Welcome to European Tribune. It's gone a bit quiet around here these days, but it's still going.
I disagree with you that today, market-liberalism in Europe is that far from the US.
But the net income distribution is. Otherwise you are right, that our markets are as liberalised. I put the income distribution thing up, because in the US it seems to be more justified to assume that middle class and poor people interests are well aligned.

I disagree with you (and your sources) on the assessment of recent social changes in Germany
One difference between what you describe and what Fricke describes is, that he speaks of the middle class as people with a certain qualification (as Jake put it "tenured worker"). You speak of people with a certain income.

grew to 13% in Germany, with another 13% held above with social benefits.
The first is sad. The other, well isn't that exactly the purpose of social benefits? That is more a sign of a working system than a non-working system.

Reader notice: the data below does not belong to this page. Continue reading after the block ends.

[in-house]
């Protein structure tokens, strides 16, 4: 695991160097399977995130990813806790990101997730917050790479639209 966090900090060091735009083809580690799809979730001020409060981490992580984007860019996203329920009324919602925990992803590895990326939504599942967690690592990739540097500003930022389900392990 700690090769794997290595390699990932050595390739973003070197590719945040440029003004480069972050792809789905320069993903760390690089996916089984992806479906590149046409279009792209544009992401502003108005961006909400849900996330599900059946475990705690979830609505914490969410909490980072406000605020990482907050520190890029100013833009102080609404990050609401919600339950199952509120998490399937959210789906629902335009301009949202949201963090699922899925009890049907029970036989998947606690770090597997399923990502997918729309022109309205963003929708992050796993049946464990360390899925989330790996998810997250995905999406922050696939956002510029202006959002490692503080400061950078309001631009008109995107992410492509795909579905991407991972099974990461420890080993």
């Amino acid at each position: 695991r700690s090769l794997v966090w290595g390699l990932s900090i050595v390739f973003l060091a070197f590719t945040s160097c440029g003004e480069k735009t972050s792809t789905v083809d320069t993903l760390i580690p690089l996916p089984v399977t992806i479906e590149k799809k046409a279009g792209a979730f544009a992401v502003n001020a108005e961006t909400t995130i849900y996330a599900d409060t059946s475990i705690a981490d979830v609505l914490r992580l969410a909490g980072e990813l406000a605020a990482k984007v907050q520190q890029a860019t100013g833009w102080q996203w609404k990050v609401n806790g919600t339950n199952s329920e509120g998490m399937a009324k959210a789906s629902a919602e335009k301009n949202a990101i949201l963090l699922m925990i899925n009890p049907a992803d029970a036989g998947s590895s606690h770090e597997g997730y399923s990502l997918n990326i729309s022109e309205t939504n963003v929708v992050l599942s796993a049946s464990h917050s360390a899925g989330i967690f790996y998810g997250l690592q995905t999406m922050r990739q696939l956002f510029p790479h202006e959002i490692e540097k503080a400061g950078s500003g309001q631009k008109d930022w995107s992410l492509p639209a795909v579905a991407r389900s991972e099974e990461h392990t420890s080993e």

With the greens, I really think there is more to it. Of course they prefer the SPD, but they will usually prefer the CDU above the left (maybe except when the CDU incumbrant is named "Koch").
The political opinion center in Germany has definitively changed. Schröder's politics with regard to taxes (reducing the maximum income tax by 12%) and welfare is undoubtfully rightwing policy. And the greens were part of that, too.
It is more the social policy, where the greens always were against the CDU and there the CDU has moved significantly to the left, while some on the left has as well moderated their tone on some issues (Haven't heard an attack on the Ehegattensplitting in quite some time now).

Der Amerikaner ist die Orchidee unter den Menschen
Volker Pispers

by Martin (weiser.mensch(at)googlemail.com) on Sun May 18th, 2008 at 08:46:42 AM EST
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